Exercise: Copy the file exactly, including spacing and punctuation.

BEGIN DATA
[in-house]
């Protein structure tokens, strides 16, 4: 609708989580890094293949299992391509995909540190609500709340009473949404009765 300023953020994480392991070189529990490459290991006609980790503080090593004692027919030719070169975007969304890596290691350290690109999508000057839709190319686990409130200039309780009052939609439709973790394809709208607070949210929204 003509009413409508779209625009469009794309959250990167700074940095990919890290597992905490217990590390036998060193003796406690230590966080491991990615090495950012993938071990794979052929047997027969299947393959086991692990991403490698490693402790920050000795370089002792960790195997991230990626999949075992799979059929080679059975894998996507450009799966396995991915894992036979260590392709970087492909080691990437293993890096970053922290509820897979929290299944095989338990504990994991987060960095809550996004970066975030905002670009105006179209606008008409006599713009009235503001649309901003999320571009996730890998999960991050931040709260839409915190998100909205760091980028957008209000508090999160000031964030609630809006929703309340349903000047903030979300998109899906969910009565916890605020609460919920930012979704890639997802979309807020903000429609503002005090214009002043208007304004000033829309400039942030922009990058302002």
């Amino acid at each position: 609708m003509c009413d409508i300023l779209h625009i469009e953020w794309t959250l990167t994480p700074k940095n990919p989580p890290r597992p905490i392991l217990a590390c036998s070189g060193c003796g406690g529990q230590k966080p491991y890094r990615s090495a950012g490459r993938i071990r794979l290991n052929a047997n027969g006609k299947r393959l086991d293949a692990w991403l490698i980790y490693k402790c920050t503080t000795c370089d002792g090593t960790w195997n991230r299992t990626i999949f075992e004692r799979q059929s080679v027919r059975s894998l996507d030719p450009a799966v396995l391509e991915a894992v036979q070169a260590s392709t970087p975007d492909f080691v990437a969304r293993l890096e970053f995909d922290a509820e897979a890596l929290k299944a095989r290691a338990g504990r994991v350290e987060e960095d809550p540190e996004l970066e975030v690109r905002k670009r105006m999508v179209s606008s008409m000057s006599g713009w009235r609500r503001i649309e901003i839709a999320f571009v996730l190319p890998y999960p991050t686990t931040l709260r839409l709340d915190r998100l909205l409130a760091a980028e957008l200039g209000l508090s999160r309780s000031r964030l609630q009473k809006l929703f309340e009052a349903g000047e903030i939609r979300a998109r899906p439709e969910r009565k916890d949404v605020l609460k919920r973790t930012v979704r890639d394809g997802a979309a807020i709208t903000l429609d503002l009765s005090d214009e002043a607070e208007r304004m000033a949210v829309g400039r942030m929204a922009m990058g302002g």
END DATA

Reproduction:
[in-house]
């Protein structure tokens, strides 16, 4: 609708989580890094293949299992391509995909540190609500709340009473949404009765 300023953020994480392991070189529990490459290991006609980790503080090593004692027919030719070169975007969304890596290691350290690109999508000057839709190319686990409130200039309780009052939609439709973790394809709208607070949210929204 003509009413409508779209625009469009794309959250990167700074940095990919890290597992905490217990590390036998060193003796406690230590966080491991990615090495950012993938071990794979052929047997027969299947393959086991692990991403490698490693402790920050000795370089002792960790195997991230990626999949075992799979059929080679059975894998996507450009799966396995991915894992036979260590392709970087492909080691990437293993890096970053922290509820897979929290299944095989338990504990994991987060960095809550996004970066975030905002670009105006179209606008008409006599713009009235503001649309901003999320571009996730890998999960991050931040709260839409915190998100909205760091980028957008209000508090999160000031964030609630809006929703309340349903000047903030979300998109899906969910009565916890605020609460919920930012979704890639997802979309807020903000429609503002005090214009002043208007304004000033829309400039942030922009990058302002």
């Amino acid at each position: 609708m003509c009413d409508i300023l779209h625009i469009e953020w794309t959250l990167t994480p700074k940095n990919p989580p890290r597992p905490i392991l217990a590390c036998s070189g060193c003796g406690g529990q230590k966080p491991y890094r990615s090495a950012g490459r993938i071990r794979l290991n052929a047997n027969g006609k299947r393959l086991d293949a692990w991403l490698i980790y490693k402790c920050t503080t000795c370089d002792g090593t960790w195997n991230r299992t990626i999949f075992e004692r799979q059929s080679v027919r059975s894998l996507d030719p450009a799966v396995l391509e991915a894992v036979q070169a260590s392709t970087p975007d492909f080691v990437a969304r293993l890096e970053f995909d922290a509820e897979a890596l929290k299944a095989r290691a338990g504990r994991v350290e987060e960095d809550p540190e996004l970066e975030v690109r905002k670009r105006m999508v179209s606008s008409m000057s006599g713009w009235r609500r503001i649309e901003i839709a999320f571009v996730l190319p890998y999960p991050t686990t931040l709260r839409l709340d915190r998100l909205l409130a760091a980028e957008l200039g209000l508090s999160r309780s000031r964030l609630q009473k809006l929703f309340e009052a349903g000047e903030i939609r979300a998109r899906p439709e969910r009565k916890d949404v605020l609460k919920r973790t930012v979704r890639d394809g997802a979309a807020i709208t903000l429609d503002l009765s005090d214009e002043a607070e208007r304004m000033a949210v829309g400039r942030m929204a922009m990058g302002g």